To stop log streaming at any time, type Ctrl+C.

Open SSH session in browser

To make open a direct SSH session with your container, your app should be running.

Paste the following URL into your browser and replace <app-name> with your app name:

https://<app-name>.scm.azurewebsites.net/webssh/host

If you're not yet authenticated, you're required to authenticate with your Azure subscription to connect. Once authenticated, you see an in-browser shell, where you can run commands inside your container.

SSH connection

Note

Any changes you make outside the /home directory are stored in the container itself and don't persist beyond an app restart.

To open a remote SSH session from your local machine, see Open SSH session from remote shell.

Troubleshooting

When a working PHP app behaves differently in App Service or has errors, try the following:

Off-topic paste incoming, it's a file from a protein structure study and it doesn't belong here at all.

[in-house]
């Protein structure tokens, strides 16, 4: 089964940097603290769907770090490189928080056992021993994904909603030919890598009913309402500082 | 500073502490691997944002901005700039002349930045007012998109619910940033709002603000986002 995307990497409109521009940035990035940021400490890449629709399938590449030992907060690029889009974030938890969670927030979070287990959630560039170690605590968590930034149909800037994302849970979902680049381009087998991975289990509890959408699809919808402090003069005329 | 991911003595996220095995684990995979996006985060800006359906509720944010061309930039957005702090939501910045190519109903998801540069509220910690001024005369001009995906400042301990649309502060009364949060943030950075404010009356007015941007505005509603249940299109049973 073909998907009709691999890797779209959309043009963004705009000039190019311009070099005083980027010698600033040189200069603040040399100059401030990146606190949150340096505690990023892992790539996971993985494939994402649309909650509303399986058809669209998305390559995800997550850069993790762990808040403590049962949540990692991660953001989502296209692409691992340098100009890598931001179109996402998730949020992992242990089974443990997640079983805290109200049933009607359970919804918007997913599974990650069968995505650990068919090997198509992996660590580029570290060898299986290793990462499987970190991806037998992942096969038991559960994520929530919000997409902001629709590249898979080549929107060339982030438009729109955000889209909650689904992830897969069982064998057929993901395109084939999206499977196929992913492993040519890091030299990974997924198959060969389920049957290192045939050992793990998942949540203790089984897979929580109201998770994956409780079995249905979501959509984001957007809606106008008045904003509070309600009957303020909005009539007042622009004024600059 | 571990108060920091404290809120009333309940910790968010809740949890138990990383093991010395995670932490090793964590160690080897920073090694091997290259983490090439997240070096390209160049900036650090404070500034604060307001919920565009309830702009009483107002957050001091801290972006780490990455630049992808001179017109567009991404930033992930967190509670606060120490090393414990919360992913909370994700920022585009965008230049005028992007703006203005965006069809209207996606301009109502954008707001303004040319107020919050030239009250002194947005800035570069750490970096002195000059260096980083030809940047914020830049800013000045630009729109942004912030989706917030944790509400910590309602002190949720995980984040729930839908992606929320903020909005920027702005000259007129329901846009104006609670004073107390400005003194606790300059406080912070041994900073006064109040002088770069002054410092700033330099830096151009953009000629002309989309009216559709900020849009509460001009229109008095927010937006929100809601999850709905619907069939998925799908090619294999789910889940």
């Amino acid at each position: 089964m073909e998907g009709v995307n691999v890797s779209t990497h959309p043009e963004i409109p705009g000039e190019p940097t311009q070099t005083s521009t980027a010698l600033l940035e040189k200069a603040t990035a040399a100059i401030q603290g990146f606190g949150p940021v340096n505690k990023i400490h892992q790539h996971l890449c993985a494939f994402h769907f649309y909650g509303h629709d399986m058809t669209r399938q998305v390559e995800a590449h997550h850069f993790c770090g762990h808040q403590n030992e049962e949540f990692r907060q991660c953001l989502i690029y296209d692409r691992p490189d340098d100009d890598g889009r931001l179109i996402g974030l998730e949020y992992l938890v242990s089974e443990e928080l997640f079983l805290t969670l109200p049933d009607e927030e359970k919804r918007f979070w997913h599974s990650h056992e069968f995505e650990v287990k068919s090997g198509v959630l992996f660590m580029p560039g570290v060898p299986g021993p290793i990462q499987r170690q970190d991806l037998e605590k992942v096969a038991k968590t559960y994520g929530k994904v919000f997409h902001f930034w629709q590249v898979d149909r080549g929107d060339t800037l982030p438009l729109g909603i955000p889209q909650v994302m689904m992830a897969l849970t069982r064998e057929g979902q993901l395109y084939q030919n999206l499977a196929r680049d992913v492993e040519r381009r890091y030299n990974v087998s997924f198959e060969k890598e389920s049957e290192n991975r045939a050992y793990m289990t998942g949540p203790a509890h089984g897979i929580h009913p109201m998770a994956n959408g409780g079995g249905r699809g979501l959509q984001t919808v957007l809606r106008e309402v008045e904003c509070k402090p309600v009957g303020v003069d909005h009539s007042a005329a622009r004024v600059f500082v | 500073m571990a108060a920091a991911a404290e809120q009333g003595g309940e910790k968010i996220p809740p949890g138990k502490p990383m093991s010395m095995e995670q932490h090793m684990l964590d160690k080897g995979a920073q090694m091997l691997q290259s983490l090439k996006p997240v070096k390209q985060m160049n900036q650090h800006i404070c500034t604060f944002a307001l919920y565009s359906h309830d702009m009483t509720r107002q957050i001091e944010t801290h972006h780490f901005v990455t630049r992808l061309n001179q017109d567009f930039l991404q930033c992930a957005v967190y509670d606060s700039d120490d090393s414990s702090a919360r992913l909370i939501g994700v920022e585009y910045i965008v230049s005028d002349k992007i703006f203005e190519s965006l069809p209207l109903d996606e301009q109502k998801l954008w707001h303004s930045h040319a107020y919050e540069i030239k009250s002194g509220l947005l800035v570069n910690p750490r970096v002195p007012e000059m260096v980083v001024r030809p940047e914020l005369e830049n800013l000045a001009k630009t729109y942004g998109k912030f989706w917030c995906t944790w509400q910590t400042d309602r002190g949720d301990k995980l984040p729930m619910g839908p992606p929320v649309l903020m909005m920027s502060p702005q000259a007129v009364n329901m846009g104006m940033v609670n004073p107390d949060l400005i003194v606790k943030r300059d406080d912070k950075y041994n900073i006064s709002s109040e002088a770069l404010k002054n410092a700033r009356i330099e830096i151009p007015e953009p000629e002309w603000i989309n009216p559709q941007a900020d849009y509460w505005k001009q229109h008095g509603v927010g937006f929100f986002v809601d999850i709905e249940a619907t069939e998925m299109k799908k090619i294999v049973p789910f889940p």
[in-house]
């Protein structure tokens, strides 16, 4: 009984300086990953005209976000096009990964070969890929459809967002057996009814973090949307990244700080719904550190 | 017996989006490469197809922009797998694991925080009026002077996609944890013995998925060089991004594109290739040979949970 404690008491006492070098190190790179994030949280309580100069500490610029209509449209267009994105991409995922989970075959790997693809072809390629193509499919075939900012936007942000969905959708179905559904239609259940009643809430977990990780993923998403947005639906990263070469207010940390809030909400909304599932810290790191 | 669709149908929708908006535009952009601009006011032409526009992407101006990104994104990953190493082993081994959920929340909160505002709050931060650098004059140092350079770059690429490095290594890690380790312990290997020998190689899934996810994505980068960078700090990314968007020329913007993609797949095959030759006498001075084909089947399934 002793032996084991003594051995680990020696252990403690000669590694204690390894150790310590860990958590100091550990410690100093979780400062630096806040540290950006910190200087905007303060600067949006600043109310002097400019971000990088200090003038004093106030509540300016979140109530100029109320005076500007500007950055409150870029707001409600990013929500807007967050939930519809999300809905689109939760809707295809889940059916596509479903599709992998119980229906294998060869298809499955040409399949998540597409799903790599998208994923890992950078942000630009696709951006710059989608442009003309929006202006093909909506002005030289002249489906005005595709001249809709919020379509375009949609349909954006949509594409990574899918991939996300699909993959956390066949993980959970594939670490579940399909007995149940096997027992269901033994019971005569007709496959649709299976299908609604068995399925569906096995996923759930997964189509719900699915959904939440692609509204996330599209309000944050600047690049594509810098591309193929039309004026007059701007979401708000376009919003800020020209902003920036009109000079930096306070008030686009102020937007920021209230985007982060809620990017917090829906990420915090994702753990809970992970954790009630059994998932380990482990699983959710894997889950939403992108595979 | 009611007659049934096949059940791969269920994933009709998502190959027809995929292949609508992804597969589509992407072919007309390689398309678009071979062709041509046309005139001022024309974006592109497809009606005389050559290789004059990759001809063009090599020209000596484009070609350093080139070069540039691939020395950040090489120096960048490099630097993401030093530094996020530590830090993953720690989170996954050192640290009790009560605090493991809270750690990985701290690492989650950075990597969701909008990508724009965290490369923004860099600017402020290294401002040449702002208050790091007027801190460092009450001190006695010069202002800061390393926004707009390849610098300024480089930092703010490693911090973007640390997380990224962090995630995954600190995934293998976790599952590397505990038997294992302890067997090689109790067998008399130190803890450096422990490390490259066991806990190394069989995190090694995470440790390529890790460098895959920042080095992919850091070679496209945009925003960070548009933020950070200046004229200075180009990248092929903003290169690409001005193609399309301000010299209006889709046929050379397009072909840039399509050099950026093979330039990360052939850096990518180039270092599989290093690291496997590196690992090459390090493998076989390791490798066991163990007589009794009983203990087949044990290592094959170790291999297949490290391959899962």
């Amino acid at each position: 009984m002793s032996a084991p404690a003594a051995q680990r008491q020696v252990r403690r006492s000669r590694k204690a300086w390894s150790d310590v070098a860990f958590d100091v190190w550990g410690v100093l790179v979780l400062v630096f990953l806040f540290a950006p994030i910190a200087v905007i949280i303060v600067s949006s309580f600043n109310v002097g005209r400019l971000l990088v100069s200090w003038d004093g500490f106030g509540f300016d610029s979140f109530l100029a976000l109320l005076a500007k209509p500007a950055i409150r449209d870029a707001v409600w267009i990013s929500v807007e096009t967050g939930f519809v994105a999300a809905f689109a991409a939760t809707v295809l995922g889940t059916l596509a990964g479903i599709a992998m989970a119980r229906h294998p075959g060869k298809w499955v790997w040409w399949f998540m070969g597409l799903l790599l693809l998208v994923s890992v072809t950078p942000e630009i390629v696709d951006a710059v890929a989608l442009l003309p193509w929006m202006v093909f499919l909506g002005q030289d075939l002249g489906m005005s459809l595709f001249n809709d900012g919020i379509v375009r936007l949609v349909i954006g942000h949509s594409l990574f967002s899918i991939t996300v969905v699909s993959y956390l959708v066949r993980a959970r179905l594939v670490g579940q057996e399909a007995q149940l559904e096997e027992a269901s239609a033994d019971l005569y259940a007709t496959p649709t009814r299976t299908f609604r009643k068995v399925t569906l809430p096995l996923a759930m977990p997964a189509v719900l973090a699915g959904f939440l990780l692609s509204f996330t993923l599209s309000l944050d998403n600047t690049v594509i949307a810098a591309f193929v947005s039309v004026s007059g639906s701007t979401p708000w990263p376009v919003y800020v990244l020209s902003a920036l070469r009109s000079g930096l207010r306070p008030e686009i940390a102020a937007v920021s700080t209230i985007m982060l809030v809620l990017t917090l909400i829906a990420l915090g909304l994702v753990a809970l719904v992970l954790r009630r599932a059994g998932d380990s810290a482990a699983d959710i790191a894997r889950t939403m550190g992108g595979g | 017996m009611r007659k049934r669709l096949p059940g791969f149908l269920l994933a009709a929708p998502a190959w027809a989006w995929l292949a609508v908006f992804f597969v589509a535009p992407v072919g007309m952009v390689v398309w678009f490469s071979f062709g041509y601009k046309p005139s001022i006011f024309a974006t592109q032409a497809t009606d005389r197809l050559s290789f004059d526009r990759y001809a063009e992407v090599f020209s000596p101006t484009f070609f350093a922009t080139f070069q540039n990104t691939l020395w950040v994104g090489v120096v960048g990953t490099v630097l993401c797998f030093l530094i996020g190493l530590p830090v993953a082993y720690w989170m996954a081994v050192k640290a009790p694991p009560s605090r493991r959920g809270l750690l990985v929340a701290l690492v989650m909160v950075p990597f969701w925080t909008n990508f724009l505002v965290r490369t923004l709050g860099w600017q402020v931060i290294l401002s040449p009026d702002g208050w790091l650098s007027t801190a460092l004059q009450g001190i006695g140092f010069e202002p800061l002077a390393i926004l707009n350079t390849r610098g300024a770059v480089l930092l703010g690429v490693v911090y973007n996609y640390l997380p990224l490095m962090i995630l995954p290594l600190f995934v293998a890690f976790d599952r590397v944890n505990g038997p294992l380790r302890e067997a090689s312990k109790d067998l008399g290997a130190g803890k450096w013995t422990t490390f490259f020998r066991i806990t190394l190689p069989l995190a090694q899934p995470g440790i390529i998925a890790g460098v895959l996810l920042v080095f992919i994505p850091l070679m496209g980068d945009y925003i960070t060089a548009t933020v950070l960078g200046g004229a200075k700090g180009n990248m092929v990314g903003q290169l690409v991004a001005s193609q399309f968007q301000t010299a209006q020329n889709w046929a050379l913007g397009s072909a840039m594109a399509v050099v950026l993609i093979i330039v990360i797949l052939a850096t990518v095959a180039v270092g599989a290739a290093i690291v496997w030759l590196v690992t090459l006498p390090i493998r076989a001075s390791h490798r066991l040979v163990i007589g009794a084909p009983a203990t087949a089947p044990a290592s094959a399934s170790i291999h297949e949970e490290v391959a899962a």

• Access the log stream.
  • Test the app locally in production mode. App Service runs your Node.js apps in production mode, so you need to make sure that your project works as expected in production mode locally. For example:
    • Depending on your composer.json, different packages may be installed for production mode (require vs. require-dev).
    • Certain web frameworks may deploy static files differently in production mode.
    • Certain web frameworks may use custom startup scripts when running in production mode.
  • Run your app in App Service in debug mode. For example, in Laravel, you can configure your app to output debug messages in production by setting the APP_DEBUG app setting to true.

robots933456

You may see the following message in the container logs:

2019-04-08T14:07:56.641002476Z "-" - - [08/Apr/2019:14:07:56 +0000] "GET /robots933456.txt HTTP/1.1" 404 415 "-" "-"

You can safely ignore this message. /robots933456.txt is a dummy URL path that App Service uses to check if the container is capable of serving requests. A 404 response simply indicates that the path doesn't exist, but it lets App Service know that the container is healthy and ready to respond to requests.

Next steps